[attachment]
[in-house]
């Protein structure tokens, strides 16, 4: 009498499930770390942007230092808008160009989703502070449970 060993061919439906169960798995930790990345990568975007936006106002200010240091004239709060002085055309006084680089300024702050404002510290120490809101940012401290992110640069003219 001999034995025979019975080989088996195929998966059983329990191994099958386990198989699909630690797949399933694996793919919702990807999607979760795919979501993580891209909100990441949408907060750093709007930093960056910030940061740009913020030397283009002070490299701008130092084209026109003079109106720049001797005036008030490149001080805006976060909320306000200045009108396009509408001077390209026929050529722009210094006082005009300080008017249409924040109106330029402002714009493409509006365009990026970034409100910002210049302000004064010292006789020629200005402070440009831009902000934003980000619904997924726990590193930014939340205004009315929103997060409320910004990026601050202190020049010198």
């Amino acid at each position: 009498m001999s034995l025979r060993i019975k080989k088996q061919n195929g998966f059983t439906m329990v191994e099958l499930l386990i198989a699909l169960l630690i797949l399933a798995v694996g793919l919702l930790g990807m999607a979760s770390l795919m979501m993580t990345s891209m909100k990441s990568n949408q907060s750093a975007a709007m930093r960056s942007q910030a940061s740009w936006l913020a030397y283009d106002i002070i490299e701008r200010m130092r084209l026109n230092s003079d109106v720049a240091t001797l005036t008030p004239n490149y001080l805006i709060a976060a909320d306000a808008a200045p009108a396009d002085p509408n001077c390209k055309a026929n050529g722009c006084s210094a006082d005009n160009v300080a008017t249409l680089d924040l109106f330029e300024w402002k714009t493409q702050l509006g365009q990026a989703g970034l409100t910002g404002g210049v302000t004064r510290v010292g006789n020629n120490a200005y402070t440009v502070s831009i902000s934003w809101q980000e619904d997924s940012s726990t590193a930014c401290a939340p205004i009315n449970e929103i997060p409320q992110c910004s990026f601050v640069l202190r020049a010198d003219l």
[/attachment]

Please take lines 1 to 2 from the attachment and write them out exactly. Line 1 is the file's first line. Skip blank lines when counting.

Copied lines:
[in-house]
């Protein structure tokens, strides 16, 4: 009498499930770390942007230092808008160009989703502070449970 060993061919439906169960798995930790990345990568975007936006106002200010240091004239709060002085055309006084680089300024702050404002510290120490809101940012401290992110640069003219 001999034995025979019975080989088996195929998966059983329990191994099958386990198989699909630690797949399933694996793919919702990807999607979760795919979501993580891209909100990441949408907060750093709007930093960056910030940061740009913020030397283009002070490299701008130092084209026109003079109106720049001797005036008030490149001080805006976060909320306000200045009108396009509408001077390209026929050529722009210094006082005009300080008017249409924040109106330029402002714009493409509006365009990026970034409100910002210049302000004064010292006789020629200005402070440009831009902000934003980000619904997924726990590193930014939340205004009315929103997060409320910004990026601050202190020049010198």